I write all of this as qualification for the following, which is a common knock on the show: Saturday Night Live has never been great, but it has been frequently good. And right now, it’s experiencing one of those frequently good periods, when the show draws a little bit of creative juice and conversational buzz from the American election cycle. (I’m shocked, yet not shocked, to learn that last week’s Nielsens returned the show to heights it hadn’t reached since the troubled 1994-95 season.) Some of the uptick in quality has to do with the show’s Trump material, which has sharpened its teeth in spite of the preferred “equal opportunity offense” tactics of executive producer Lorne Michaels. (And let’s not forget the president’s much-decried hosting gig back when he was still merely Candidate Trump.) But I’m wary of giving too much credit to the political climate when the writing staff can get as similarly inspired with a silly premise concept like “Space Pants,” or when the Good Neighbor guys are making such satisfyingly inventive use of the pretaped space opened up by The Lonely Island and SNL Digital Shorts.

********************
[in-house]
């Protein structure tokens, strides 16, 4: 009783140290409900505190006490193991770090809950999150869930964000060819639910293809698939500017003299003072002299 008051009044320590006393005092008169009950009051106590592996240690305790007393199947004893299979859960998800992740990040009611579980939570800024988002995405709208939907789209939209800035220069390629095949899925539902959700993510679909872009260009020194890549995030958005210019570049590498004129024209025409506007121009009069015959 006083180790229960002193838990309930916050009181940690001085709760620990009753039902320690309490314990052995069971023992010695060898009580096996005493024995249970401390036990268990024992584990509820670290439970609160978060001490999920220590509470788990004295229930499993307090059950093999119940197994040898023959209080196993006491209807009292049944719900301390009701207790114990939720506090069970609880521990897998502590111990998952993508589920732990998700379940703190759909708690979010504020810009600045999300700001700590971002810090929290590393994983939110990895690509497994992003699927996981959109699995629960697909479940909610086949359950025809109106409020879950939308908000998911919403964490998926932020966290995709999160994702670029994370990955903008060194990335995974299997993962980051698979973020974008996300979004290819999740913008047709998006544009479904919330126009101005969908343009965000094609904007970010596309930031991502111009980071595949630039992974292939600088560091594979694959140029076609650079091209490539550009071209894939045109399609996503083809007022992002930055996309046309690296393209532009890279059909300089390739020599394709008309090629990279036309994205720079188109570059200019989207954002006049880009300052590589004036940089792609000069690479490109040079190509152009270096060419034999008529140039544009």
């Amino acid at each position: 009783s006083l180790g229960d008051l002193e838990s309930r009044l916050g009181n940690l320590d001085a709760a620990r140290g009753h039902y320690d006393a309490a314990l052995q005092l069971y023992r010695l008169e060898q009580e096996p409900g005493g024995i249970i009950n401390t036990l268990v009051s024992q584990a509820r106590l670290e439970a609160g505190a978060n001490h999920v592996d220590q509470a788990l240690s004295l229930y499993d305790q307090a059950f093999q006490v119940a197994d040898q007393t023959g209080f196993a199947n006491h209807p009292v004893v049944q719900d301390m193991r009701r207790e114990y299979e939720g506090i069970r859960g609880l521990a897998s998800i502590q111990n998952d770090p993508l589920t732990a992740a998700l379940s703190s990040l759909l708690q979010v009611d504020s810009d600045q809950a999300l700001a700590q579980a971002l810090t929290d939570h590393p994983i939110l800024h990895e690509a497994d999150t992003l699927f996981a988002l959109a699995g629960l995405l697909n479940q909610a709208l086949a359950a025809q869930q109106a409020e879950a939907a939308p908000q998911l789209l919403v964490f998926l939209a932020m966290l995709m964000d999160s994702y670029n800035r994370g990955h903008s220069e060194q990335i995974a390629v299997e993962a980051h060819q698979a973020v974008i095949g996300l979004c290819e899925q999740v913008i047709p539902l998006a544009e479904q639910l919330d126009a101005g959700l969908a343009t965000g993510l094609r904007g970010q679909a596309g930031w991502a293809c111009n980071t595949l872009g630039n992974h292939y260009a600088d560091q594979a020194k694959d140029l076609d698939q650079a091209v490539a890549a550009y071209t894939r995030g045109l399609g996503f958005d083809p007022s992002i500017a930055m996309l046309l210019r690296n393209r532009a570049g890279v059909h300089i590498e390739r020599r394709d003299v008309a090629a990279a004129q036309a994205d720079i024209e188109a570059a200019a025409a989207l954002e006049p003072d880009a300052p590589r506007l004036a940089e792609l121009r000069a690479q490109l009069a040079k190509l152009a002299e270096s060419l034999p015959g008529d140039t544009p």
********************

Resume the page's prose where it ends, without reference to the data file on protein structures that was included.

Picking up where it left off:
Meanwhile, the headline-grabbing sketches are doing something that I think is going to harm the show in the long run. And it’s not an entirely new phenomenon: One presidential administration ago, astute observers of facial features and corrective lenses noted a physical resemblance between Republican vice-presidential hopeful Sarah Palin and SNL alum Tina Fey. Though she had moved on from the show and was helming and starring in her own truly great sitcom (no qualification necessary), Fey acquiesced to requests to return to Studio 8H and play Palin, a boon for the show that, thanks to results at the polls, didn’t turn into a long-term assignment. The concept was resurrected when Larry David stepped into Bernie Sanders’ rumpled suit in the fall of 2015, to the general acclaim and attention of the online world that mushroomed between the 2008 presidential election and the early stages of the 2016 campaign. Following those two examples, booking Baldwin as Donald Trump is just good business sense, even though SNL still has a better, more seasoned Trump impersonator on the payroll, in the form of former cast member and current announcer Darrell Hammond.